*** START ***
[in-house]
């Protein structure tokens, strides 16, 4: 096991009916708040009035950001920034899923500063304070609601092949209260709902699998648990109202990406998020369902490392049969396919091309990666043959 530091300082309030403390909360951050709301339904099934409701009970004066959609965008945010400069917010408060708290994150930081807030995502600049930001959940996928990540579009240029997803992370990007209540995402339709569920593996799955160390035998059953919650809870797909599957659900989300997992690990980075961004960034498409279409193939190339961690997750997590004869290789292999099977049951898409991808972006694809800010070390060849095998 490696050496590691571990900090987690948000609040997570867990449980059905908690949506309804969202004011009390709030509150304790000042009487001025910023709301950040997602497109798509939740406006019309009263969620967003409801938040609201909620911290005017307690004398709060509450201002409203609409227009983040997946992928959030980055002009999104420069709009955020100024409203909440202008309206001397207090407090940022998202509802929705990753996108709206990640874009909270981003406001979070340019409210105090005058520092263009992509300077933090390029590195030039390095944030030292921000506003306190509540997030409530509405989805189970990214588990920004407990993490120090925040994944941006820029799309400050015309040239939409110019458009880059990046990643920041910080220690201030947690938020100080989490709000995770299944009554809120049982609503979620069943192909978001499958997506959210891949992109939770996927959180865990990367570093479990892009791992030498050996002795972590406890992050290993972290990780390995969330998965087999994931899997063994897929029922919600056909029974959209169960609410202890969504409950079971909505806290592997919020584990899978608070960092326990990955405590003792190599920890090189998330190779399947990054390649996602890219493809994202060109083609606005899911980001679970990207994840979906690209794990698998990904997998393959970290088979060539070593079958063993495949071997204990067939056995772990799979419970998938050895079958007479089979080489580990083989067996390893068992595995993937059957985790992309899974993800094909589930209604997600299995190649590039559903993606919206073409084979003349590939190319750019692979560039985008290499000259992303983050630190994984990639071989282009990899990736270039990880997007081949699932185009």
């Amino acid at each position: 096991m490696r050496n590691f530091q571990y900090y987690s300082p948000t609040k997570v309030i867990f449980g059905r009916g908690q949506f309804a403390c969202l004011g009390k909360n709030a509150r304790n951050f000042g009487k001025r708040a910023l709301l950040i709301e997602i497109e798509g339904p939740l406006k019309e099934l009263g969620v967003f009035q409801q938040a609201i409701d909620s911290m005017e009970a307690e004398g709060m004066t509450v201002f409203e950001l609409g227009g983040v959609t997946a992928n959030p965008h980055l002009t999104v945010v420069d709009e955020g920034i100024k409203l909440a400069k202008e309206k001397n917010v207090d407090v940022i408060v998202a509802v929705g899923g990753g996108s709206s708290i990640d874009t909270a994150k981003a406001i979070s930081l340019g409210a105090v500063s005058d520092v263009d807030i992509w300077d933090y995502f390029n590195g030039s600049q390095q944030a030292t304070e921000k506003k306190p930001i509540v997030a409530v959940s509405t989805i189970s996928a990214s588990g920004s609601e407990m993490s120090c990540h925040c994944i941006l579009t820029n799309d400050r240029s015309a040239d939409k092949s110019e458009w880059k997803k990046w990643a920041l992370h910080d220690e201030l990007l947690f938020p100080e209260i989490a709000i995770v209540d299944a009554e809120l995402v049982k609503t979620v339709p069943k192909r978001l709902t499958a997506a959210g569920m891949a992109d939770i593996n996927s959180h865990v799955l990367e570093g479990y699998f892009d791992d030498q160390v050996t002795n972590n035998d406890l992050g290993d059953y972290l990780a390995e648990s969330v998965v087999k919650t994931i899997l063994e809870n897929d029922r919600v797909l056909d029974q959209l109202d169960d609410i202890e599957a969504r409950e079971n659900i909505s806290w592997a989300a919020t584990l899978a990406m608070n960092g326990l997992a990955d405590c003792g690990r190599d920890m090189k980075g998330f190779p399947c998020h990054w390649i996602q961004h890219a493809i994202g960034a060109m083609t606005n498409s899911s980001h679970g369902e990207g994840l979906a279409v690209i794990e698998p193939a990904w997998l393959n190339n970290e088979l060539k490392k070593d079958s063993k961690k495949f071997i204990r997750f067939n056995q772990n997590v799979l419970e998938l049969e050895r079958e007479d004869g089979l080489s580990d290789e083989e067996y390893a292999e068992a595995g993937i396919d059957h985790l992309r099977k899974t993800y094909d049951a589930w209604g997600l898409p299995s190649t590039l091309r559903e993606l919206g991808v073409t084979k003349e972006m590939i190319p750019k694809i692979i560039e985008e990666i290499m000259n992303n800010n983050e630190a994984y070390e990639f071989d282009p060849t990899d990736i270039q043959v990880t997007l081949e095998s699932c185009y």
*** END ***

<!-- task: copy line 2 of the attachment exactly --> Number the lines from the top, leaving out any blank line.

């Protein structure tokens, strides 16, 4: 096991009916708040009035950001920034899923500063304070609601092949209260709902699998648990109202990406998020369902490392049969396919091309990666043959 530091300082309030403390909360951050709301339904099934409701009970004066959609965008945010400069917010408060708290994150930081807030995502600049930001959940996928990540579009240029997803992370990007209540995402339709569920593996799955160390035998059953919650809870797909599957659900989300997992690990980075961004960034498409279409193939190339961690997750997590004869290789292999099977049951898409991808972006694809800010070390060849095998 490696050496590691571990900090987690948000609040997570867990449980059905908690949506309804969202004011009390709030509150304790000042009487001025910023709301950040997602497109798509939740406006019309009263969620967003409801938040609201909620911290005017307690004398709060509450201002409203609409227009983040997946992928959030980055002009999104420069709009955020100024409203909440202008309206001397207090407090940022998202509802929705990753996108709206990640874009909270981003406001979070340019409210105090005058520092263009992509300077933090390029590195030039390095944030030292921000506003306190509540997030409530509405989805189970990214588990920004407990993490120090925040994944941006820029799309400050015309040239939409110019458009880059990046990643920041910080220690201030947690938020100080989490709000995770299944009554809120049982609503979620069943192909978001499958997506959210891949992109939770996927959180865990990367570093479990892009791992030498050996002795972590406890992050290993972290990780390995969330998965087999994931899997063994897929029922919600056909029974959209169960609410202890969504409950079971909505806290592997919020584990899978608070960092326990990955405590003792190599920890090189998330190779399947990054390649996602890219493809994202060109083609606005899911980001679970990207994840979906690209794990698998990904997998393959970290088979060539070593079958063993495949071997204990067939056995772990799979419970998938050895079958007479089979080489580990083989067996390893068992595995993937059957985790992309899974993800094909589930209604997600299995190649590039559903993606919206073409084979003349590939190319750019692979560039985008290499000259992303983050630190994984990639071989282009990899990736270039990880997007081949699932185009």